While Information Technology (IT) and Operational Technology (OT) cybersecurity are two interconnected fields, they focus on protecting different aspects of an organization’s assets. The major responsibility of IT systems is to manage the data and information used to support business operations. OT is responsible for controlling and managing physical devices which are typically involved in the production or delivery of products.
Here’s a breakdown of the key differences between the cybersecurity for IT and OT that addresses their respective security posture.
Focus and Purpose
IT cybersecurity deals with safeguarding an organization’s digital information systems, networks, endpoints, and data. Its main goal is to protect sensitive data, ensure data privacy, and maintain the integrity and availability of IT assets.
OT cybersecurity is concerned with securing the operational technology, which includes industrial control systems (ICS), supervisory control and data acquisition (SCADA) systems, sensors, controllers, and other devices used in critical infrastructure and industrial sectors like water supply, manufacturing, energy, transportation, and utilities. The primary aim is to ensure the safety and reliability of physical processes and systems.
Assets and Environments
IT environments comprise traditional computer systems, workstations, servers, cloud infrastructure, and software applications used for business processes, communication, and data storage. The technology is used primarily for creating, storing, and using business information.
OT environments comprise industrial machines, sensors, actuators, Programmable Logic Controllers (PLCs), and SCADA systems that control physical processes like assembly lines, power generation, and distribution.
IT systems are vulnerable to various cyber threats such as malware, phishing attacks, ransomware, and data breaches. Attackers often seek data exfiltration and financial gain.
OT systems is subject to attacks that aim to disrupt critical processes or cause physical harm. Attackers are usually motivated by espionage, sabotage, or terrorism.
Requirements and Challenges
IT cybersecurity focuses on protecting against cyber threats in a standardized and well-established environment. It involves practices like patch management, intrusion detection, network segmentation, and encryption. IT systems typically comprise hardware from well-known vendors like Microsoft, Linux, Cisco (or its competitors), SaaS vendors like Salesforce, and cloud infrastructure vendors like AWS. They utilize well-known protocols (e.g., TCP/IP) and processes. Cybersecurity often involves regular updating and patching as security releases are made available by software and hardware vendors, as well as taking infected endpoints offline for remediation.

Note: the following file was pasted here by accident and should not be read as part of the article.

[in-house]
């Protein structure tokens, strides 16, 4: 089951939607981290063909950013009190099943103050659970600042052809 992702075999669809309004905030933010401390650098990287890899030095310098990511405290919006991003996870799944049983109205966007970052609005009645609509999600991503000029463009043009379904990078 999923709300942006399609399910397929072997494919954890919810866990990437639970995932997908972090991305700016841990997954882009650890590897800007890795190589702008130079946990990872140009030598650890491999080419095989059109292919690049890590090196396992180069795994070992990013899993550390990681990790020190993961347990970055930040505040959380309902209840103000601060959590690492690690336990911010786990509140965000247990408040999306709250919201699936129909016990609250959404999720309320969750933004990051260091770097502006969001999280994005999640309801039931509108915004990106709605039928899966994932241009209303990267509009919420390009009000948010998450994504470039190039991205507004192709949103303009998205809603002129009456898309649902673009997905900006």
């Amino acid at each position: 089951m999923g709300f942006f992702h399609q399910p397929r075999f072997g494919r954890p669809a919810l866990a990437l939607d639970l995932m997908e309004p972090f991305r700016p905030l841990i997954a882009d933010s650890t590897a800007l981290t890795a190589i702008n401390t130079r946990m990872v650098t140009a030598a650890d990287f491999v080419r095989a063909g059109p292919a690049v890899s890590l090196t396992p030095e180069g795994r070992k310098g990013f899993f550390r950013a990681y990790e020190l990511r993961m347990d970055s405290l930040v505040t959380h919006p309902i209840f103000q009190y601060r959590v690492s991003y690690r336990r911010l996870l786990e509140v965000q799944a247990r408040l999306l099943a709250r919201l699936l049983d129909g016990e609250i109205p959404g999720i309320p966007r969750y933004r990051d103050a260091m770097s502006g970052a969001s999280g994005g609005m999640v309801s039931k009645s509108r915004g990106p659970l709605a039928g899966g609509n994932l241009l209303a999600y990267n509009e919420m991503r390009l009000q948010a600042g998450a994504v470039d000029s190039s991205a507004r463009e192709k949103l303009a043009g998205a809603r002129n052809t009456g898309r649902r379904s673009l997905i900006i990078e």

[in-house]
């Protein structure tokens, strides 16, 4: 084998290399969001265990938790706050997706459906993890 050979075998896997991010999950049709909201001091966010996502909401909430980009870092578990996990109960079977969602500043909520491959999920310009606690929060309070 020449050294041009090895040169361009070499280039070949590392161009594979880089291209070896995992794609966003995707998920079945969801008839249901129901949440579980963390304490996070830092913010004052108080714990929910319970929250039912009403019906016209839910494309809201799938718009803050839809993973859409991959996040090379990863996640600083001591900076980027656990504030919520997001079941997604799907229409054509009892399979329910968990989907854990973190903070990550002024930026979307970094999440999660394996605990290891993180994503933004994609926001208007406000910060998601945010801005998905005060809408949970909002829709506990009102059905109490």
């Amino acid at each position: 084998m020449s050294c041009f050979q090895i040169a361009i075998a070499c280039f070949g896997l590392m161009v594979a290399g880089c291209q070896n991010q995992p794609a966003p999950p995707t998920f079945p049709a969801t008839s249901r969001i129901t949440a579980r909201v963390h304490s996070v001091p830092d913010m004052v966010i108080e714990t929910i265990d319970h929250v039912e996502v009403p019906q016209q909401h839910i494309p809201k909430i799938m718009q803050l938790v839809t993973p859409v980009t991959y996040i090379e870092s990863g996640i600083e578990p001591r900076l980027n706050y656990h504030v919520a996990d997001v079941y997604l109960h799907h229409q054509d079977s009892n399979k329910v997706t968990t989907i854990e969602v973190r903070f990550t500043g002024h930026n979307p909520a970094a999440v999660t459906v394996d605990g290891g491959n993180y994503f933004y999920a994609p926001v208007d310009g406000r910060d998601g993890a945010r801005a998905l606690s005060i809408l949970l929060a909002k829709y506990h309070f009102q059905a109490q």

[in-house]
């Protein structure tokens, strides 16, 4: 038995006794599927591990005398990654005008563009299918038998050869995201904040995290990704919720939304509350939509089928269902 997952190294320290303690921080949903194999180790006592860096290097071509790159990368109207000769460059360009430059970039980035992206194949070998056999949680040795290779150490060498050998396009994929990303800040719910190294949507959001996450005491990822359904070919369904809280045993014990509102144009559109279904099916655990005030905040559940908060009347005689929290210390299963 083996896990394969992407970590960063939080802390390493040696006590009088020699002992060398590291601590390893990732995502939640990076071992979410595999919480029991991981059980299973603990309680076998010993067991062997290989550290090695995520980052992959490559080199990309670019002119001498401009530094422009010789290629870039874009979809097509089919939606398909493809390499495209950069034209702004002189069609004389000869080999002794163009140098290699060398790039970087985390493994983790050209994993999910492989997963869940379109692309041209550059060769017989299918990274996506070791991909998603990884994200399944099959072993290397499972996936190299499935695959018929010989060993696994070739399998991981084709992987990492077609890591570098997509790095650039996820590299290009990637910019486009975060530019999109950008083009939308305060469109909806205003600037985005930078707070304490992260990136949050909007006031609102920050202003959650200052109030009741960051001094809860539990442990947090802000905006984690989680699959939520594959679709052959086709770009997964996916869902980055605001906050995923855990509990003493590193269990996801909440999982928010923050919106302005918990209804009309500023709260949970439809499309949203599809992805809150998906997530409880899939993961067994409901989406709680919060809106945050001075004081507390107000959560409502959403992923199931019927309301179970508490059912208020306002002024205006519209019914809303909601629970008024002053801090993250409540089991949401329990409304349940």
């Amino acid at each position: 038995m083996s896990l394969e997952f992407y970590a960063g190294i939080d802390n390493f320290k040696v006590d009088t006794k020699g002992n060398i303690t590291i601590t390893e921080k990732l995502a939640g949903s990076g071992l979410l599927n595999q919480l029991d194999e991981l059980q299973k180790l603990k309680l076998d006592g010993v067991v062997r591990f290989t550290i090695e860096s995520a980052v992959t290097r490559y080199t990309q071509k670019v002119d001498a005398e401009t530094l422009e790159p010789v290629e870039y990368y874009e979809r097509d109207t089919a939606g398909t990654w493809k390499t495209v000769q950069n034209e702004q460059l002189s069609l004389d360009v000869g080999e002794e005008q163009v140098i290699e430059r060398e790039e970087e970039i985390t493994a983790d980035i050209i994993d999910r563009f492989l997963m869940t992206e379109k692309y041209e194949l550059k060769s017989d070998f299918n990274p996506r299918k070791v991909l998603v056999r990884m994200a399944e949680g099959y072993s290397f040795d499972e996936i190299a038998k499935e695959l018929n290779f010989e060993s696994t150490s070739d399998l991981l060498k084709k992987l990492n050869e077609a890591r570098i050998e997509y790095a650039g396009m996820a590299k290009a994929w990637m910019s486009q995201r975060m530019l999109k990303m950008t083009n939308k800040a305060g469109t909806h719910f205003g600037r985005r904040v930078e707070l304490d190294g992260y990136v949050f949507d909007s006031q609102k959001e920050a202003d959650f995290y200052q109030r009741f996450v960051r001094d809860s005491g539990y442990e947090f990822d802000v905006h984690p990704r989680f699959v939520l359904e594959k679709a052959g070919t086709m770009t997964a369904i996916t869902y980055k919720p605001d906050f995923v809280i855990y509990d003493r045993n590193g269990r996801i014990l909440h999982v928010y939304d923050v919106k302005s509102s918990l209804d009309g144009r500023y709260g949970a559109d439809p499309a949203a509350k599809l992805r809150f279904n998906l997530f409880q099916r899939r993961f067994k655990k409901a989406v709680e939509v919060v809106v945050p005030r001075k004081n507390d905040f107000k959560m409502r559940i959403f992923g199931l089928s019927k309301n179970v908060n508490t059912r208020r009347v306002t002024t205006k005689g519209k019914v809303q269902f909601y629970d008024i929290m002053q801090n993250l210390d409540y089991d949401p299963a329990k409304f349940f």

OT security is far more complex due to the diversity of legacy systems, proprietary protocols, and the need to maintain continuous operation. For the most part, devices operating in the plant or factory may not be shutdown or isolated except during planned downtime/maintenance windows. Security measures often involve isolating OT networks from IT networks, deploying specialized industrial firewalls, remediating via work-arounds that ensure continuity of operations, and timely security updates without disrupting critical processes.
Cybersecurity Skills and Expertise
IT security professionals typically have backgrounds in computer science, network security, and information technology. They may hold certifications like CISSP (Certified Information Systems Security Professional) or CEH (Certified Ethical Hacker).
OT security experts require a deep understanding of industrial processes, control systems, and specialized protocols. They may hold certifications like ISA/IEC 62443 and may have experience in industries like manufacturing, energy, or utilities.
Similar But Different
In summary, while IT and OT cybersecurity share some common principles, they have distinct goals and challenges, and protect different types of assets. Due to digitization, all organizations today deploy and operate information technology and need to protect it with current IT cybersecurity capabilities. However, many of these organizations might not have much of an OT aspect to their operations. Think banks (although ATMs and sorting devices might be considered OT assets). OT organizations, on the other hand, always include a significant IT aspect. They need to develop comprehensive cybersecurity strategies that address both OT and IT security to ensure the overall resilience and safety of their operations and information.
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